After Export the warnings in a .html file, we can import it in Excel by importing only the html table. At first sight, it’s not very readable neither:

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Then with several cliques to generate a Pivot table, you have a clear vision about what should be done by the team.

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By the way, the warnings of the room are somehow very critical for the model performance as the calculation of the room consume so much computer resources. But generally, after analyzing the Revit warning, you can have a clear idea about what kind of architecture that Revit loves… It’s sadly more like a shoe box. And no doubt that his favorite architect is Sir Mies van der rohe, and only if you ask him to draw a LOD300 model.

Naming/Coding convention & Model review

For every project, there’s a standard BIM who defines the naming convention about the level, family, workset, view, etc.… To check it, we have to extract the concerned elements with BIMLink  or other tools. Indeed, the model reviewer is a good solution for this kind of task and give you a customized report. The most interesting part of the tool is the support of regular expression.

If you want to check the code of a room is after the coding convention, just do a parameter check with a regular expressions.

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And the uses of Model review are not limited to the naming convention, you can even find if an element is mirrored or not, and a whole bunch of preconfigured rules.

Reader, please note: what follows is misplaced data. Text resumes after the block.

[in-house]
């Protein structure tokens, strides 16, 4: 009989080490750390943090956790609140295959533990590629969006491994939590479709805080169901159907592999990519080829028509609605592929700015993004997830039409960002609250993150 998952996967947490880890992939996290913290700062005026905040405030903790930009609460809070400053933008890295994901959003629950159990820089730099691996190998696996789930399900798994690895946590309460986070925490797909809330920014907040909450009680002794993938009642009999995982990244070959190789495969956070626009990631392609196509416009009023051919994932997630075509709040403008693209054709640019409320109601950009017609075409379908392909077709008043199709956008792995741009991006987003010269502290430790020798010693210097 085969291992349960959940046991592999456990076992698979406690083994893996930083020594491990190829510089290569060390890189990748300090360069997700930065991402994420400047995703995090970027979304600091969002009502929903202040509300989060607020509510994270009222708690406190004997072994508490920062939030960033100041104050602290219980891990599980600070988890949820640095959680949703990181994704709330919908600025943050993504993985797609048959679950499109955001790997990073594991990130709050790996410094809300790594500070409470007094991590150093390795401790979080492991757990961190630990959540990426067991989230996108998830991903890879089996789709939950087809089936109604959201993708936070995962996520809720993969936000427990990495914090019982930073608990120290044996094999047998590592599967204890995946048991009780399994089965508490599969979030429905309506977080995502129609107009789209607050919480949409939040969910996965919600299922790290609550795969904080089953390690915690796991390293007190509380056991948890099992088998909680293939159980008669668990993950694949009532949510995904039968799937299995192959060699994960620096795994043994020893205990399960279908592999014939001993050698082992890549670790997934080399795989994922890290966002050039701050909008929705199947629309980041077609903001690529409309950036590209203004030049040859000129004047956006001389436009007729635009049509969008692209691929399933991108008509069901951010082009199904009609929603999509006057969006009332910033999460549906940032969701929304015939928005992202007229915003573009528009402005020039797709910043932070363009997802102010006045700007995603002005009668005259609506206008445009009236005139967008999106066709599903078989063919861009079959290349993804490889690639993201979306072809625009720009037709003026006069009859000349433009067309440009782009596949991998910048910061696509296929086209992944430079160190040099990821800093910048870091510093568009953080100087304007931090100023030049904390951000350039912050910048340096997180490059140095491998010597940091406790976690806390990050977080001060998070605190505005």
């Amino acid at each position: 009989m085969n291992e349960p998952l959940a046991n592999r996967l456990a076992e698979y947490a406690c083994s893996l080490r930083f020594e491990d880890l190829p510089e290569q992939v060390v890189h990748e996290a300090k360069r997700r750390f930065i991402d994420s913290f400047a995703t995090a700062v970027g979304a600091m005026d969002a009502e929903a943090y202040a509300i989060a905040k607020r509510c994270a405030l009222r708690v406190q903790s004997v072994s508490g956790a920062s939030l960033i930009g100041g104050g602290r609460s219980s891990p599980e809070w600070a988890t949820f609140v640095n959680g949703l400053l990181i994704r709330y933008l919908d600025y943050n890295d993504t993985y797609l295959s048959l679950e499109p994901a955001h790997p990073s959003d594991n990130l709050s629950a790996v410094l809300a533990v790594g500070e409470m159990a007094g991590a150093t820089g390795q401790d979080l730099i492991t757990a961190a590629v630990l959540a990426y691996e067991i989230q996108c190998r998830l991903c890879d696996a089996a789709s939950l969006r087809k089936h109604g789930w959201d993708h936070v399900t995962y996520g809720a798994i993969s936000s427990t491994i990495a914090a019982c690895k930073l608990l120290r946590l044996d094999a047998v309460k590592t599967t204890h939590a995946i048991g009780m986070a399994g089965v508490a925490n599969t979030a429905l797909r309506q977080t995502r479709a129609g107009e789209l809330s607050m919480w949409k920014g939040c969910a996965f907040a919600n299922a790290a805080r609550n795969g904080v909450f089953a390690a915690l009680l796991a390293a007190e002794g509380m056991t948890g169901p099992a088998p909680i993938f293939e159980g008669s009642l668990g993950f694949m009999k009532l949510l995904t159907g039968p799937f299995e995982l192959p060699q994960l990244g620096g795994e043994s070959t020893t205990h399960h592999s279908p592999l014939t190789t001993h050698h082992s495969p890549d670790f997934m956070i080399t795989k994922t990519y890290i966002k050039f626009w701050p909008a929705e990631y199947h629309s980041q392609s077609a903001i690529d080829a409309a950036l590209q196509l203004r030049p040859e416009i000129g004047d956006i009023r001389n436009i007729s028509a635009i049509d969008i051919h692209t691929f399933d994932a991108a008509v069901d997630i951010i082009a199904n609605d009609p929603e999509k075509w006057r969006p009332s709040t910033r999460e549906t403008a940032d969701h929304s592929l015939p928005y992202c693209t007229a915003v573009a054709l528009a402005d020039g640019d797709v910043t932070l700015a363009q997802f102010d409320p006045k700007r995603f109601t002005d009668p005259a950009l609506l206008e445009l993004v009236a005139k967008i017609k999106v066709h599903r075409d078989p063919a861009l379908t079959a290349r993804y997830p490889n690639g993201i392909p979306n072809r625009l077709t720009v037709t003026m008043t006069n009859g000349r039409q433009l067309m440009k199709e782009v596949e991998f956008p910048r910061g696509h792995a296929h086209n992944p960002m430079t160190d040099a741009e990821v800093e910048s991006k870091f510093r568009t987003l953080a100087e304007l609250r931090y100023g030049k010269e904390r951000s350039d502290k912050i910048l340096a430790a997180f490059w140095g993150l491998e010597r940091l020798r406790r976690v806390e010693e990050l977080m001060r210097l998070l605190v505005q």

Workset & BIMLink

If the use of Model Review is very rigid, and you want some more checks of the model. You have to use BIMLink to retrieve more information of the Revit Elements. With BIMLink, you can pull information of almost every Revit element into Excel. and then with the power of Excel Pivot Table. you can analyze it in no time.

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Advanced Check & Dynamo

In most cases, the value of a parameter is given by the modeler, and the control of these values are not so easy for us to check. Generally, we create series of views and apply various filters on them in order to check the accuracy with a color scheme. Ideally, for each parameter, we have to create a view for it. In these cases, Dynamo offer extra possibilities to audit the model by a bunch of analyze tools.

Here’s an example to verify about the parameter to verify the room number.

Dynamo1

There are still other tools, i haven’t listed here in the post. But by combing only these 4 softwares, we can almost do everything to audit a BIM model.

Concrete beam with insulation

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Normally, to model the insulation in Revit, we integrate a layer in the wall/floor/roof. But the insulation around the beam is a little bit tricky. if you have 1000 beams, you should model at lease 1000 walls and 1000 floor.

In order to have the quantity take off  and the space requirement of the insulation, We can a build a special beam family to model the insulation. Continue reading